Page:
• Repeat: true – this provides repeating nature of the timer ticks
    • Auto start: false – we’ll control that using our buttons
    • Auto pause: true – just to switch off timer in case of navigation to another screen if any
    • OnTimerEnd – see below code snippet. I use it as objects register

As I mentioned: whole logic of airplane move and bounce will be place inside OnSelect() function. Let’s start with something simple:

//object properties
//move behaviour

I hope above code is self explanatory but just in case:

  • Vspeed is vertical change in position of our plane
  • planeY stores plane Y position. Of course to make it work we also need to put placeY variable in imgPlane.Y property value

Once you hit “Play” your plane should start falling like this:

WOOHOO! That’s one small code step for us, one giant leap for our animation skills :). As you can see our plane is now moving downwards and dissapears under the screen bottom.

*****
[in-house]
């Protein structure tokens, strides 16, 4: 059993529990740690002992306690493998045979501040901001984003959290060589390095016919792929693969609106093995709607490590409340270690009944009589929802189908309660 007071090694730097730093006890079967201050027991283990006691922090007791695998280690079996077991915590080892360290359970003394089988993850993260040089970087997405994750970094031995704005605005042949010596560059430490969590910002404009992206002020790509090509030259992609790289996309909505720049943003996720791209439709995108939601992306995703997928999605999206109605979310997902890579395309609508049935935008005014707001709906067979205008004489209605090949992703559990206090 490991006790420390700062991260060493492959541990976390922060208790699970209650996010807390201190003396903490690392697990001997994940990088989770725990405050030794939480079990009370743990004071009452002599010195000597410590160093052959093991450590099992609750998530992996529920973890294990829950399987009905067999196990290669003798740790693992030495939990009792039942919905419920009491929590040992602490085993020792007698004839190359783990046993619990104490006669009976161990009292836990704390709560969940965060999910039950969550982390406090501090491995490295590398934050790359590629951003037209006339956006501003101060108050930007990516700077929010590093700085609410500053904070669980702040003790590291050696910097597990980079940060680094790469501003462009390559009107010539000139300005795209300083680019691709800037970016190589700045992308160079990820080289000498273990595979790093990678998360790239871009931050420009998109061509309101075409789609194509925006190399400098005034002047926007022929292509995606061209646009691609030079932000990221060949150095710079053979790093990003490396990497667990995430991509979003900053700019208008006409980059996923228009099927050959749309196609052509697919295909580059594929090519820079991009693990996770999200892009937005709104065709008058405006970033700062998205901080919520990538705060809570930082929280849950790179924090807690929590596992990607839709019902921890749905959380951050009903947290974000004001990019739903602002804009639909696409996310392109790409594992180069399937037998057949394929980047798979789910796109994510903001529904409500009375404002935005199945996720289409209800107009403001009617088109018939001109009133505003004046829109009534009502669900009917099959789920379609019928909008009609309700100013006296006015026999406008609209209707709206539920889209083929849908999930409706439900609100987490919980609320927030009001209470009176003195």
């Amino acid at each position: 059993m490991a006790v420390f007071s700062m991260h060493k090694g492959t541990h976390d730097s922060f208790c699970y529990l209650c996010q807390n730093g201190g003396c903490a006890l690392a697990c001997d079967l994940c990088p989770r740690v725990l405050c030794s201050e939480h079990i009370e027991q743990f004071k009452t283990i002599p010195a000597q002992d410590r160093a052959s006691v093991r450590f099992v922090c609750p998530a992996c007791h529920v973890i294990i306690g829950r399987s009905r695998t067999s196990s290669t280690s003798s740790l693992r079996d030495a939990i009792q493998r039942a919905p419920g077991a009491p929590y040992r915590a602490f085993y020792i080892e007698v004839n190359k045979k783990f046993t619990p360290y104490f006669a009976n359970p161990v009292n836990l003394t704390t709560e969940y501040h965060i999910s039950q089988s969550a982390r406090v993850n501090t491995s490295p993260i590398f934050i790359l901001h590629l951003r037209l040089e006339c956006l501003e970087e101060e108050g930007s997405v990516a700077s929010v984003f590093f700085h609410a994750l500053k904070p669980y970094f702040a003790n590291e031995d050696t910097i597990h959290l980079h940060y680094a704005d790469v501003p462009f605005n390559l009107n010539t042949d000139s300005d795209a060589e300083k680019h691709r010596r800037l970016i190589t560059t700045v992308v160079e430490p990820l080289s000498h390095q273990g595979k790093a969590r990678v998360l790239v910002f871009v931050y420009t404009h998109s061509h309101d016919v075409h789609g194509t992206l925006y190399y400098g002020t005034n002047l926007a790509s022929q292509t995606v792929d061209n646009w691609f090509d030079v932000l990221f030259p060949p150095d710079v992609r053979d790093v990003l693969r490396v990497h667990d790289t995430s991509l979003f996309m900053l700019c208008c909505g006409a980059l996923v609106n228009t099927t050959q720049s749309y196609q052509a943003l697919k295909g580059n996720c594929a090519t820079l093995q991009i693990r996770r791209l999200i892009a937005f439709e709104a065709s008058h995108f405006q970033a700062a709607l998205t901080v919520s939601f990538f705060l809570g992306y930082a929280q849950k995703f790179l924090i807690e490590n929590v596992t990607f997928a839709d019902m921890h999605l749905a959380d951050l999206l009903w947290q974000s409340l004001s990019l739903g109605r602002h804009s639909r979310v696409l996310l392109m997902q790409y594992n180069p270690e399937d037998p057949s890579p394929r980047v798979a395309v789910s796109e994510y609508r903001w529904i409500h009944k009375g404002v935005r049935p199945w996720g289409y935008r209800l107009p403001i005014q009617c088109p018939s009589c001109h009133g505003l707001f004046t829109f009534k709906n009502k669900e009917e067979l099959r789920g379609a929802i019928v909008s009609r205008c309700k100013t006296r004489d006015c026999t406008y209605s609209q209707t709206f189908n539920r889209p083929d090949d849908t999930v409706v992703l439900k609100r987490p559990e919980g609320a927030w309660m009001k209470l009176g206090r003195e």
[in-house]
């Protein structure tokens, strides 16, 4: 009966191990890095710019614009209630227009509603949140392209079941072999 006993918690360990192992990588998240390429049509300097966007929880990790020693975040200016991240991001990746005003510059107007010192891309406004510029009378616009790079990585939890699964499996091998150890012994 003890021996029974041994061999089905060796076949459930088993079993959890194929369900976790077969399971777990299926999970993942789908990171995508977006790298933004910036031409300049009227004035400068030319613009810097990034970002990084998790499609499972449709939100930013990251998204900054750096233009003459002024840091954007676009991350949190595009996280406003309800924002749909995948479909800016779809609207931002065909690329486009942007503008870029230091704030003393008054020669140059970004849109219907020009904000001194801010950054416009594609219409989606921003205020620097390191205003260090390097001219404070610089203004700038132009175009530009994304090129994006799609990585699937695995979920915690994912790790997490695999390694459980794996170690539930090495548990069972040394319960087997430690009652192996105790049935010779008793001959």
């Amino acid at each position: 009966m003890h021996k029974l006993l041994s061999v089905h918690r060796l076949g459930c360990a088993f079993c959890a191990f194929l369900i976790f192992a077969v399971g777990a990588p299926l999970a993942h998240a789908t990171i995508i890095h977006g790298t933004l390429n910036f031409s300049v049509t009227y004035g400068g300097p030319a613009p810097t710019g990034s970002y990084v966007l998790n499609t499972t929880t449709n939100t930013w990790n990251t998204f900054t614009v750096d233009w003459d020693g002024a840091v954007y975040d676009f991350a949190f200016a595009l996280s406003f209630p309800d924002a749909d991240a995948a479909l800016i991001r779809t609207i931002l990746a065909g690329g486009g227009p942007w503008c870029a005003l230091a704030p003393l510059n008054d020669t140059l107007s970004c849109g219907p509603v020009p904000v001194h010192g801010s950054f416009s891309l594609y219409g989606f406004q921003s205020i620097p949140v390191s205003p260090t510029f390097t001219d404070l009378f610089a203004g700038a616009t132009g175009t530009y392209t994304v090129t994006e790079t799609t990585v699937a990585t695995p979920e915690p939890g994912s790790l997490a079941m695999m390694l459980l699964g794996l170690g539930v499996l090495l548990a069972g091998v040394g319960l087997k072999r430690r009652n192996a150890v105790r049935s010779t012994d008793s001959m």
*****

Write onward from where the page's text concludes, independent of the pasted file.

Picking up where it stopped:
To restart animation (place plane in starting position) add below code to reset button OnSelect code:


Ok, now let’s move to next part: “Bounce plane from board boarders“. Here small math part comes to play – in every tick we’ll check if the top/bottom border of the plane image is above/under board border.

First let’s mark plane nose direction PDirection. For its value I’m using a number (0 = up, 90 = right, 180 = down, 270 = left) so it will be easier to make all the direction and rotation checks later on. Depends on the plane’s direction we will add or subtract VSpeed: